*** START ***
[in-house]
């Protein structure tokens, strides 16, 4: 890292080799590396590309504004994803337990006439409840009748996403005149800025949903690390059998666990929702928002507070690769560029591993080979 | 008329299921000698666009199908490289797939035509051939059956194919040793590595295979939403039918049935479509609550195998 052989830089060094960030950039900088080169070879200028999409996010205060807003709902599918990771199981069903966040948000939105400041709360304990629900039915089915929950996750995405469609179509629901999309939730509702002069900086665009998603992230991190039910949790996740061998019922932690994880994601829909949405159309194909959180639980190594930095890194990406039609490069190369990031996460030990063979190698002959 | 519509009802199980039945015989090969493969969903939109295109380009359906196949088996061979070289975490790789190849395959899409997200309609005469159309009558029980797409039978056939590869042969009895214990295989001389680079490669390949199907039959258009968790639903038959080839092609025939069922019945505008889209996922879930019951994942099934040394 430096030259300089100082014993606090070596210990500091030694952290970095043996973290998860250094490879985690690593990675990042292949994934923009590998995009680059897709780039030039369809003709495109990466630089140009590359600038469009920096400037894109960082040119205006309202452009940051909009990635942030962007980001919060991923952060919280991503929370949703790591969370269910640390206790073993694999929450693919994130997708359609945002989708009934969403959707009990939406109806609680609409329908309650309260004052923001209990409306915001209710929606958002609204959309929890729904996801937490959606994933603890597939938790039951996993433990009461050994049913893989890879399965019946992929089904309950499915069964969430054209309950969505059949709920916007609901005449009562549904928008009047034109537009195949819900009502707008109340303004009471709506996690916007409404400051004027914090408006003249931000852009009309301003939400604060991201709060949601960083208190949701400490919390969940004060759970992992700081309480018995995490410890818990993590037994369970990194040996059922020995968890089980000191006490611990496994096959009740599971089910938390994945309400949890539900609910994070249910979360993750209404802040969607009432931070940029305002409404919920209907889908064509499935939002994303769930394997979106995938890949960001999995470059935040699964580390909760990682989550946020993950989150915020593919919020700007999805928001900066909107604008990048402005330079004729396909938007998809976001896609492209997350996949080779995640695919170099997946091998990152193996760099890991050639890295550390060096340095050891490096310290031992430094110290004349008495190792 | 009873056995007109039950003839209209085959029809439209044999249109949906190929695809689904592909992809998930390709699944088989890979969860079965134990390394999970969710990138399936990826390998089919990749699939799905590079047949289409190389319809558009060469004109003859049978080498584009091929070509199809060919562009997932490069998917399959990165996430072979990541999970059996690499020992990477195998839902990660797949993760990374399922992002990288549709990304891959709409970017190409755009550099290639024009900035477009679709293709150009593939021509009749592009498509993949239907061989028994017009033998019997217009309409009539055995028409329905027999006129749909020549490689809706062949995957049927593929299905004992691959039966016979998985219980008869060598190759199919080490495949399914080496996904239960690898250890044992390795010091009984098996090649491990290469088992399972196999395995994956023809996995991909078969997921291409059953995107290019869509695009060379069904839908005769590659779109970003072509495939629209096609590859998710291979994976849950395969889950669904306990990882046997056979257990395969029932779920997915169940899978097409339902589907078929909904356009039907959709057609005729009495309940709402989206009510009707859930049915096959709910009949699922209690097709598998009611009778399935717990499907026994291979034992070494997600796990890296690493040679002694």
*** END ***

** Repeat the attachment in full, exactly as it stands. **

[in-house]
């Protein structure tokens, strides 16, 4: 890292080799590396590309504004994803337990006439409840009748996403005149800025949903690390059998666990929702928002507070690769560029591993080979 | 008329299921000698666009199908490289797939035509051939059956194919040793590595295979939403039918049935479509609550195998 052989830089060094960030950039900088080169070879200028999409996010205060807003709902599918990771199981069903966040948000939105400041709360304990629900039915089915929950996750995405469609179509629901999309939730509702002069900086665009998603992230991190039910949790996740061998019922932690994880994601829909949405159309194909959180639980190594930095890194990406039609490069190369990031996460030990063979190698002959 | 519509009802199980039945015989090969493969969903939109295109380009359906196949088996061979070289975490790789190849395959899409997200309609005469159309009558029980797409039978056939590869042969009895214990295989001389680079490669390949199907039959258009968790639903038959080839092609025939069922019945505008889209996922879930019951994942099934040394 430096030259300089100082014993606090070596210990500091030694952290970095043996973290998860250094490879985690690593990675990042292949994934923009590998995009680059897709780039030039369809003709495109990466630089140009590359600038469009920096400037894109960082040119205006309202452009940051909009990635942030962007980001919060991923952060919280991503929370949703790591969370269910640390206790073993694999929450693919994130997708359609945002989708009934969403959707009990939406109806609680609409329908309650309260004052923001209990409306915001209710929606958002609204959309929890729904996801937490959606994933603890597939938790039951996993433990009461050994049913893989890879399965019946992929089904309950499915069964969430054209309950969505059949709920916007609901005449009562549904928008009047034109537009195949819900009502707008109340303004009471709506996690916007409404400051004027914090408006003249931000852009009309301003939400604060991201709060949601960083208190949701400490919390969940004060759970992992700081309480018995995490410890818990993590037994369970990194040996059922020995968890089980000191006490611990496994096959009740599971089910938390994945309400949890539900609910994070249910979360993750209404802040969607009432931070940029305002409404919920209907889908064509499935939002994303769930394997979106995938890949960001999995470059935040699964580390909760990682989550946020993950989150915020593919919020700007999805928001900066909107604008990048402005330079004729396909938007998809976001896609492209997350996949080779995640695919170099997946091998990152193996760099890991050639890295550390060096340095050891490096310290031992430094110290004349008495190792 | 009873056995007109039950003839209209085959029809439209044999249109949906190929695809689904592909992809998930390709699944088989890979969860079965134990390394999970969710990138399936990826390998089919990749699939799905590079047949289409190389319809558009060469004109003859049978080498584009091929070509199809060919562009997932490069998917399959990165996430072979990541999970059996690499020992990477195998839902990660797949993760990374399922992002990288549709990304891959709409970017190409755009550099290639024009900035477009679709293709150009593939021509009749592009498509993949239907061989028994017009033998019997217009309409009539055995028409329905027999006129749909020549490689809706062949995957049927593929299905004992691959039966016979998985219980008869060598190759199919080490495949399914080496996904239960690898250890044992390795010091009984098996090649491990290469088992399972196999395995994956023809996995991909078969997921291409059953995107290019869509695009060379069904839908005769590659779109970003072509495939629209096609590859998710291979994976849950395969889950669904306990990882046997056979257990395969029932779920997915169940899978097409339902589907078929909904356009039907959709057609005729009495309940709402989206009510009707859930049915096959709910009949699922209690097709598998009611009778399935717990499907026994291979034992070494997600796990890296690493040679002694």